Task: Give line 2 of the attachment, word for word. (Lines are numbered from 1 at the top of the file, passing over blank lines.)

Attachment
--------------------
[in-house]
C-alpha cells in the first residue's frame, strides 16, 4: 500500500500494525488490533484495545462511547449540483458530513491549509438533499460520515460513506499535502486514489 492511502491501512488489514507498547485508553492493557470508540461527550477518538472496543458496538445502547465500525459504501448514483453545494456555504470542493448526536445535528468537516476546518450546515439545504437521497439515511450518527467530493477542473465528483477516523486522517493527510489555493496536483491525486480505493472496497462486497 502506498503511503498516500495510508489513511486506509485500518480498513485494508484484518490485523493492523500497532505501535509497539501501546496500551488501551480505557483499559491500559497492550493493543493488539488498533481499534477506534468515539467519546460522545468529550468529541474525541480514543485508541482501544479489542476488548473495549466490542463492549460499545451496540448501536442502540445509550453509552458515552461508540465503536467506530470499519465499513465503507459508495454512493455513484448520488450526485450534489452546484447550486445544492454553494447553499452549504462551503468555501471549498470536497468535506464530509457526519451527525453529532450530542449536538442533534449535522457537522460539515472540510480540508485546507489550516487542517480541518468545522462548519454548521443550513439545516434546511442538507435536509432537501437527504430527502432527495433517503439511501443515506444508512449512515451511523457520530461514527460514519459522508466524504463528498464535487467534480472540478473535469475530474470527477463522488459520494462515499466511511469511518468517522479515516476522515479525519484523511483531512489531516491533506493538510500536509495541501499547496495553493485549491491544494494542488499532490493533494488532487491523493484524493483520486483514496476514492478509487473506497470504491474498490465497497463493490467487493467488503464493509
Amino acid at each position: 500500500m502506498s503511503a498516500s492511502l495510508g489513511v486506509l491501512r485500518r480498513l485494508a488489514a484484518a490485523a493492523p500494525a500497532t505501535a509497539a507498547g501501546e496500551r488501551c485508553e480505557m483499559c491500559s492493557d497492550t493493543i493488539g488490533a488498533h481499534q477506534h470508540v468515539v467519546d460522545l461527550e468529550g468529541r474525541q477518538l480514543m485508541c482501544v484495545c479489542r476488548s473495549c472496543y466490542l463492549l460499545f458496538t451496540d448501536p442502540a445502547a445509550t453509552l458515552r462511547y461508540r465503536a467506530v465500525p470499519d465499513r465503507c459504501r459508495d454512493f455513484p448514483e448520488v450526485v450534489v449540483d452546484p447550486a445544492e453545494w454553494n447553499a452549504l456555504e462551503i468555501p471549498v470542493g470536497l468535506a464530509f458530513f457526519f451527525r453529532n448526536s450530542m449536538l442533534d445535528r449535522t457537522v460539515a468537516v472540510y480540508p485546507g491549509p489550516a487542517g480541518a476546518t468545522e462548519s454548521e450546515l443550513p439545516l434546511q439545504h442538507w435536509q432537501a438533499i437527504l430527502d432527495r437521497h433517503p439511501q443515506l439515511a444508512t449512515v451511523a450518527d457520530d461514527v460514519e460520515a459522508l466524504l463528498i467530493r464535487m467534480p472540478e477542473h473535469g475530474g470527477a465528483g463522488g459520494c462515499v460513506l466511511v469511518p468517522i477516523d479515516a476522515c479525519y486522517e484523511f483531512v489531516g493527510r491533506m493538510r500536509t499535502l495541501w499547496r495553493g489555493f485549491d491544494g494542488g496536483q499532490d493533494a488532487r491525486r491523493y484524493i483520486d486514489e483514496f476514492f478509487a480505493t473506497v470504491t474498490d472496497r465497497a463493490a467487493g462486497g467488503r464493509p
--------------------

C-alpha cells in the first residue's frame, strides 16, 4: 500500500500494525488490533484495545462511547449540483458530513491549509438533499460520515460513506499535502486514489 492511502491501512488489514507498547485508553492493557470508540461527550477518538472496543458496538445502547465500525459504501448514483453545494456555504470542493448526536445535528468537516476546518450546515439545504437521497439515511450518527467530493477542473465528483477516523486522517493527510489555493496536483491525486480505493472496497462486497 502506498503511503498516500495510508489513511486506509485500518480498513485494508484484518490485523493492523500497532505501535509497539501501546496500551488501551480505557483499559491500559497492550493493543493488539488498533481499534477506534468515539467519546460522545468529550468529541474525541480514543485508541482501544479489542476488548473495549466490542463492549460499545451496540448501536442502540445509550453509552458515552461508540465503536467506530470499519465499513465503507459508495454512493455513484448520488450526485450534489452546484447550486445544492454553494447553499452549504462551503468555501471549498470536497468535506464530509457526519451527525453529532450530542449536538442533534449535522457537522460539515472540510480540508485546507489550516487542517480541518468545522462548519454548521443550513439545516434546511442538507435536509432537501437527504430527502432527495433517503439511501443515506444508512449512515451511523457520530461514527460514519459522508466524504463528498464535487467534480472540478473535469475530474470527477463522488459520494462515499466511511469511518468517522479515516476522515479525519484523511483531512489531516491533506493538510500536509495541501499547496495553493485549491491544494494542488499532490493533494488532487491523493484524493483520486483514496476514492478509487473506497470504491474498490465497497463493490467487493467488503464493509